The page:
For illustration purposes only, if the Court were to assume the payment to Ms. Reithel represented 153 hours in accrued vacation, paid in a lump sum as part of her severance, the ERISA regulations would require Hilton to credit the hours to the "first unit of time to which the payment relates." 29 C.F.R. § 2530.200b-2(c)(2)(i). Hilton did so in the Retirement Calculator, applying the hours to month following Ms. Reithel's termination. Pl.'s Ex. 5 at 1. Had Ms. Reithel accrued more hours of vacation, the hours may have extended into 1989, but did not do so in this case.*fn2 Likewise for Ms. Watters, Hilton credited her with 130 hours of vacation (hypothetically) from August 31 until September 30, 1988. If Ms. Watters had accrued more vacation time, the credited hours may have extended into 1989. There simply is no theory (much less evidence to support the theory) under which the hours associated with Ms. Watters' and Ms. Reithel's severance payments related only to 1989-weeks after their termination from Hilton.

Therefore, without reaching Plaintiff's complaints regarding Hilton's recordkeeping, the Court finds the Retirement Calculator printouts for Ms. Reithel and Ms. Watters credit these individuals with hours of service as required by the Department of Labor's ERISA regulations. The pnearn and other records cited by the Plaintiff are inconsistent with the regulations that Plaintiff readily admits control the outcome on this issue. Accordingly, the Court finds the Plaintiff failed to meet his burden of proof to show Ms. Reithel and Ms. Watters each had at least one hour of service on or after January 1, 1989, and thus neither individual has vested.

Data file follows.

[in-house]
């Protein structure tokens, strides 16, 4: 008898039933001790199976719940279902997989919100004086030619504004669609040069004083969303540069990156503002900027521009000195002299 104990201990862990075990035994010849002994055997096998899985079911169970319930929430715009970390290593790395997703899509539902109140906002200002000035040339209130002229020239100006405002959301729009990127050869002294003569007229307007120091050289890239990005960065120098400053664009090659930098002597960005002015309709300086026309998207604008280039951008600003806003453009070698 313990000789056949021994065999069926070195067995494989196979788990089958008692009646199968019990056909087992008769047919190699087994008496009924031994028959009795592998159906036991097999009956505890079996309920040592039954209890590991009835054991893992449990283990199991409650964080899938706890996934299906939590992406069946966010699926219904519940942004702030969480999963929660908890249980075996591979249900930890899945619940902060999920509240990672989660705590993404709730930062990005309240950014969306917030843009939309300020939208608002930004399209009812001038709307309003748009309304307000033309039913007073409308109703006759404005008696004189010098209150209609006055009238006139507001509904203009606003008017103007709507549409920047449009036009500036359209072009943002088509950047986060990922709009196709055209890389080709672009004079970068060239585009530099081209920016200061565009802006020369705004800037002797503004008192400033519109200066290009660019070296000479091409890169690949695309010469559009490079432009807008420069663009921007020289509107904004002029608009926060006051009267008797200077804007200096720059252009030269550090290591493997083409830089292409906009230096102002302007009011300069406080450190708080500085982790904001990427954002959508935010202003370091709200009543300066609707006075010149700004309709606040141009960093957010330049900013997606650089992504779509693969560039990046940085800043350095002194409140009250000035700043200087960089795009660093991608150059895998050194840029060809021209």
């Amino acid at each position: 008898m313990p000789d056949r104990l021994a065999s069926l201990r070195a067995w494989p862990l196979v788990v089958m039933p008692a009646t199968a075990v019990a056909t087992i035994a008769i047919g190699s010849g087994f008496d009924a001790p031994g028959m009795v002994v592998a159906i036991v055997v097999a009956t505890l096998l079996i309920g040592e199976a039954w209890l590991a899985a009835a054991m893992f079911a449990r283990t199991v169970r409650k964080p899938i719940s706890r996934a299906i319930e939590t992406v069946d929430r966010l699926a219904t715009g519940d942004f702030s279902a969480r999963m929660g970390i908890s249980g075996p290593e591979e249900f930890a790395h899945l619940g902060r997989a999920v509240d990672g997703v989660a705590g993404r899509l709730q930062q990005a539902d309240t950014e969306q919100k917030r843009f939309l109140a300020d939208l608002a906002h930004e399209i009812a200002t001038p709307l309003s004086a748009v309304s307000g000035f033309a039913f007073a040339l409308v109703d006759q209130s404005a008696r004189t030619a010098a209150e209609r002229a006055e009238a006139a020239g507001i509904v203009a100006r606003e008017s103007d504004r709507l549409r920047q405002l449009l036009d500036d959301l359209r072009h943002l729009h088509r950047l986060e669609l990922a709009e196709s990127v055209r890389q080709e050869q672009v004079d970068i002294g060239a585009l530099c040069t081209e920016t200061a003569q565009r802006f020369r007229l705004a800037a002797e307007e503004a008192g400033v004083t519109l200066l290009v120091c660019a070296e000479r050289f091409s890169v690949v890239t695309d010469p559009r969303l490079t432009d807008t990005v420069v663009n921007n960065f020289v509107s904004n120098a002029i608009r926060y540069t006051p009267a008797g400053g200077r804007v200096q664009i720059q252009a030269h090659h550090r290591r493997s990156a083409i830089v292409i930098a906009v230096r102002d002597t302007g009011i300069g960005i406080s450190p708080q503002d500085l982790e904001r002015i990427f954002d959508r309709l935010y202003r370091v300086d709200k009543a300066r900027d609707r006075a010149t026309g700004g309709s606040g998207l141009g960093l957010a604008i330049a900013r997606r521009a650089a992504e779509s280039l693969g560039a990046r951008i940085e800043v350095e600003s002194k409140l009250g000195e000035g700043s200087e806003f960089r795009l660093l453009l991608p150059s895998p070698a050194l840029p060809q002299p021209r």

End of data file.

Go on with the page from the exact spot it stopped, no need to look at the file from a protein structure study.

B. Trenna Jones

Trenna Jones was terminated from the Reno Casino Ledger on December 20, 1987. Pl.'s Ex. 8 ¶ 1. Ms. Jones sued Hilton for wrongful termination, and in 1989 received a settlement of $72,860, which Plaintiff emphasizes was nearly three times Ms. Jones' annual salary. Pl.'s Objs. at 11. Ms. Jones submitted a declaration stating, without elaboration, that at least part of the settlement was for back pay. Pl.'s Ex. 8 ¶ 2. Magistrate Judge Kay noted

There is no evidence for the Court showing the hours for which the back pay was made part of the settlement with Ms. Jones; the dates of any back pay; and how much of the settlement was in fact treated as back pay and how much was compensatory damages. The back pay may have been solely for the year 1988.